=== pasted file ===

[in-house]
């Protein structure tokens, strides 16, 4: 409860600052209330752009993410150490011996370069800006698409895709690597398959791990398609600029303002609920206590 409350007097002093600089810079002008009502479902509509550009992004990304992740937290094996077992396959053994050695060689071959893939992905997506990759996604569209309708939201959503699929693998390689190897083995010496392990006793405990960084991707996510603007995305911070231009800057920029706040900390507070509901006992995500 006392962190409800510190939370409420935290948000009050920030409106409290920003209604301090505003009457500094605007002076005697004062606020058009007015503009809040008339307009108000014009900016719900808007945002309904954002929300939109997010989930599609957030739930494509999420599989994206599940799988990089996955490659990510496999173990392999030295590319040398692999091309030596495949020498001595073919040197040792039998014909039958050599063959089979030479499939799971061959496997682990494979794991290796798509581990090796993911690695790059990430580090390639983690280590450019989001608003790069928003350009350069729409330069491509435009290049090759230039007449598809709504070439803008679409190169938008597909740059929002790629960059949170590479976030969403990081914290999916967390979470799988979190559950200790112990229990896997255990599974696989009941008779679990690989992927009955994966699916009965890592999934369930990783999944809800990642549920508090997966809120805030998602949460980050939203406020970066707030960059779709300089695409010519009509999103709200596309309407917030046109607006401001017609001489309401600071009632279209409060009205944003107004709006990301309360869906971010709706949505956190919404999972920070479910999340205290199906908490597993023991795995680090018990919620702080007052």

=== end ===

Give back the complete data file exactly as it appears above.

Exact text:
[in-house]
């Protein structure tokens, strides 16, 4: 409860600052209330752009993410150490011996370069800006698409895709690597398959791990398609600029303002609920206590 409350007097002093600089810079002008009502479902509509550009992004990304992740937290094996077992396959053994050695060689071959893939992905997506990759996604569209309708939201959503699929693998390689190897083995010496392990006793405990960084991707996510603007995305911070231009800057920029706040900390507070509901006992995500 006392962190409800510190939370409420935290948000009050920030409106409290920003209604301090505003009457500094605007002076005697004062606020058009007015503009809040008339307009108000014009900016719900808007945002309904954002929300939109997010989930599609957030739930494509999420599989994206599940799988990089996955490659990510496999173990392999030295590319040398692999091309030596495949020498001595073919040197040792039998014909039958050599063959089979030479499939799971061959496997682990494979794991290796798509581990090796993911690695790059990430580090390639983690280590450019989001608003790069928003350009350069729409330069491509435009290049090759230039007449598809709504070439803008679409190169938008597909740059929002790629960059949170590479976030969403990081914290999916967390979470799988979190559950200790112990229990896997255990599974696989009941008779679990690989992927009955994966699916009965890592999934369930990783999944809800990642549920508090997966809120805030998602949460980050939203406020970066707030960059779709300089695409010519009509999103709200596309309407917030046109607006401001017609001489309401600071009632279209409060009205944003107004709006990301309360869906971010709706949505956190919404999972920070479910999340205290199906908490597993023991795995680090018990919620702080007052």